Saturday column

By Toby Neal | Politics | Published:

Tomorrow is the day.

A party leader can only take so much. A fractious membership which pays scant regard to the leadership, the prospect of years of Brexit turmoil, a general election currently scheduled for 2022 bringing with it more years at the top and having to put up with all the hassle...

Seeing all that ahead, no wonder it's time to look for the exit door and seek a dignified retirement.

And apart from anything else, tomorrow is his 70th birthday.

Yes, Jeremy Corbyn turns the big 7-0 tomorrow, and I can confidently and definitely predict that there might possibly be an announcement, unless there isn't one.

Sources from inside the Labour Party – that's tabloid-speak for "this is something I've made up" – told me: "Yes, it's true. With Jeremy turning 70 it seems a good time for him to look for an elegant way to hand over the baton to the younger generation.

"Nobody in the Parliamentary party is taking much notice of his leadership anyway, he's bored stiff with the Brexit business dominating everything, and there are as many policies on Brexit in Labour as there are MPs.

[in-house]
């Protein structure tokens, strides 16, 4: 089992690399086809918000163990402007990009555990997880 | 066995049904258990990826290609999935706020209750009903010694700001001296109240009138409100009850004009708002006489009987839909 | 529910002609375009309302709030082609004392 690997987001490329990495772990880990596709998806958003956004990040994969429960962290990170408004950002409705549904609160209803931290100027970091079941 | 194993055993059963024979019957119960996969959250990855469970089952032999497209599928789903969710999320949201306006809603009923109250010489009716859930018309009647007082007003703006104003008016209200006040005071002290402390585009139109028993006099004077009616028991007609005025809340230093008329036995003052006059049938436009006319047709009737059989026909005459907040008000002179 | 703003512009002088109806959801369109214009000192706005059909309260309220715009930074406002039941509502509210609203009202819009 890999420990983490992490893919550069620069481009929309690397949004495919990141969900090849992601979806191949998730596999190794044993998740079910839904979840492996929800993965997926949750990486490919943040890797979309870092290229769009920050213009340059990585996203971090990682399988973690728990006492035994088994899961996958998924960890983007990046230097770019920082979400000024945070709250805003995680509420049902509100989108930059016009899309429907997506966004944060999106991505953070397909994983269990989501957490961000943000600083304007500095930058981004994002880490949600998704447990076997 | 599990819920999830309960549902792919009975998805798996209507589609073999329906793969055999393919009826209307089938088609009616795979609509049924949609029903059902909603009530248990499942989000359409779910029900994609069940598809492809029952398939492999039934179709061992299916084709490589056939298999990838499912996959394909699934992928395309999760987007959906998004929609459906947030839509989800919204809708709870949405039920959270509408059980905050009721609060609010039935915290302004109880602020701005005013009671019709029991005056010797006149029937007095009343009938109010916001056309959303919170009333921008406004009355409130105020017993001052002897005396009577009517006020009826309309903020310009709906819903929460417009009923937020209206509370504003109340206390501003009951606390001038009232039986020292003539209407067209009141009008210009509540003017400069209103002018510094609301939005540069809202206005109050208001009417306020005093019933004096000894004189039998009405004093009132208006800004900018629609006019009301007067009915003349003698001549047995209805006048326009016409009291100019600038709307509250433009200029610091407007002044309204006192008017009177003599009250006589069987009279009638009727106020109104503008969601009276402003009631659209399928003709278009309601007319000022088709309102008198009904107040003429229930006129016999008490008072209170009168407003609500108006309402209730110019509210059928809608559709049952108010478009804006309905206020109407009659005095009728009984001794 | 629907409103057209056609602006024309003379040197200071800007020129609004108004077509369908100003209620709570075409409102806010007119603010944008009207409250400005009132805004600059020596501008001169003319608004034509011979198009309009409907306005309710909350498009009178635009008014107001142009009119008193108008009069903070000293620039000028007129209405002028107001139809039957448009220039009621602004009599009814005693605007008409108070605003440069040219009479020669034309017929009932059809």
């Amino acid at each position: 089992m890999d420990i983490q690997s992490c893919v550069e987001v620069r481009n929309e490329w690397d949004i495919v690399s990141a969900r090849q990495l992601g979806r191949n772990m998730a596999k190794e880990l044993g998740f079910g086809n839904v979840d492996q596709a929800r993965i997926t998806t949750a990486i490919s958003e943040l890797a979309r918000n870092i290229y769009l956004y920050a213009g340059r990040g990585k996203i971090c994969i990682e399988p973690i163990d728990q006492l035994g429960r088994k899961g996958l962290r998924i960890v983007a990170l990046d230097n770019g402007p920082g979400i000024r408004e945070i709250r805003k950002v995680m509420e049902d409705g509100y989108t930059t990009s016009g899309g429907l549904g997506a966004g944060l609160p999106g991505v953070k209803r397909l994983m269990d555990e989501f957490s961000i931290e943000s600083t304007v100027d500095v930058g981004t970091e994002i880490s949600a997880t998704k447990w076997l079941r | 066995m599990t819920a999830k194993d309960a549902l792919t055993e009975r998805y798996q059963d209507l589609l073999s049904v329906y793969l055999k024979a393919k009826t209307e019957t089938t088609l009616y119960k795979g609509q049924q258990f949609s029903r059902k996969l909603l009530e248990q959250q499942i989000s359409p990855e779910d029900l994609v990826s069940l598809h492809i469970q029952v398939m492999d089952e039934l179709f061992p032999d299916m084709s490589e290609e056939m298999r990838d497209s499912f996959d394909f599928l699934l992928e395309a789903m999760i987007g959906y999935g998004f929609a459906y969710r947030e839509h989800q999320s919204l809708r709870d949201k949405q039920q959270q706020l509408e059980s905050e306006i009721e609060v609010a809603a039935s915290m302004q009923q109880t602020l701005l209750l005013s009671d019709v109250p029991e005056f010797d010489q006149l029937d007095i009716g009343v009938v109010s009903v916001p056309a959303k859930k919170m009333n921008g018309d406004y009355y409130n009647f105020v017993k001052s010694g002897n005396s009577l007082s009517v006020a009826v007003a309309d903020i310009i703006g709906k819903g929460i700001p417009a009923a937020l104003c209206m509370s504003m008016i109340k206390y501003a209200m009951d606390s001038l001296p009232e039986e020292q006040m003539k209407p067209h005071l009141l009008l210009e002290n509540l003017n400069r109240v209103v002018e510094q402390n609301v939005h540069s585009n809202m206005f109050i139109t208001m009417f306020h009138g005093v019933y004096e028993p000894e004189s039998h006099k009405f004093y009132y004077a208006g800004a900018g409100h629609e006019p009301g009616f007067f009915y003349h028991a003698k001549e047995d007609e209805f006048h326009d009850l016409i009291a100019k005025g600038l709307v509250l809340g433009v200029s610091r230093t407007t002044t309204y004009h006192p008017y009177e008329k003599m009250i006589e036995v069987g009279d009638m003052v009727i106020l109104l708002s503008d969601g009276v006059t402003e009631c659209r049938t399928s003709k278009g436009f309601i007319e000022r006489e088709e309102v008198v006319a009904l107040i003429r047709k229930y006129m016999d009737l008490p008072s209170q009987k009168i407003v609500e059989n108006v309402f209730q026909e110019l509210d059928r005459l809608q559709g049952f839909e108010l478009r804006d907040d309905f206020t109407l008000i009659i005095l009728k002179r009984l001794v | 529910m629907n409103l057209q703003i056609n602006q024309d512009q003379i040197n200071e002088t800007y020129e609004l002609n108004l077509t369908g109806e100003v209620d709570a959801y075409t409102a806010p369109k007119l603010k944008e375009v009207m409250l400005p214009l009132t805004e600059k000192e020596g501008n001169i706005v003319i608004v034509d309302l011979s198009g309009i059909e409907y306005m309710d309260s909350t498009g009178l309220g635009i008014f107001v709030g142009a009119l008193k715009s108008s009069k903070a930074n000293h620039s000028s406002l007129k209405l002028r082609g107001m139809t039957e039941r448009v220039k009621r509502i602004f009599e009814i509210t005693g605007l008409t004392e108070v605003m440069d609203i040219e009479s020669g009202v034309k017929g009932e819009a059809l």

"And I'll have another pint, thanks."

Before we go on, let me wish Jezza a Happy Birthday. It's a great symbolic time to make the break and head for the allotment, especially if Labour does much better in the European election results than the opinion polls have been predicting – on past form, anyone who sets any store on the opinion polls, as Theresa May did with disastrous results for her in 2017, must be bonkers.


It is not as if there are not candidates ready and waiting in the wings with clear policy agendas. There's Tom "Remain & Reform" Watson, espousing a UK policy on the EU which sounds exactly like that of David Cameron. Whatever happened to him by the way?

Then there's Labour's Stop Brexit spokesman Sir Keir Starmer.

My money's on Rebecca Long-Bailey, the shadow business secretary. It's high time Labour had a woman leader for a start, she's part of a new generation of politicians for a second, she's not one of Labour's London clique, and she was also one of Labour's team in the doomed cross-party Brexit talks, so she will have her finger on the pulse of the various issues.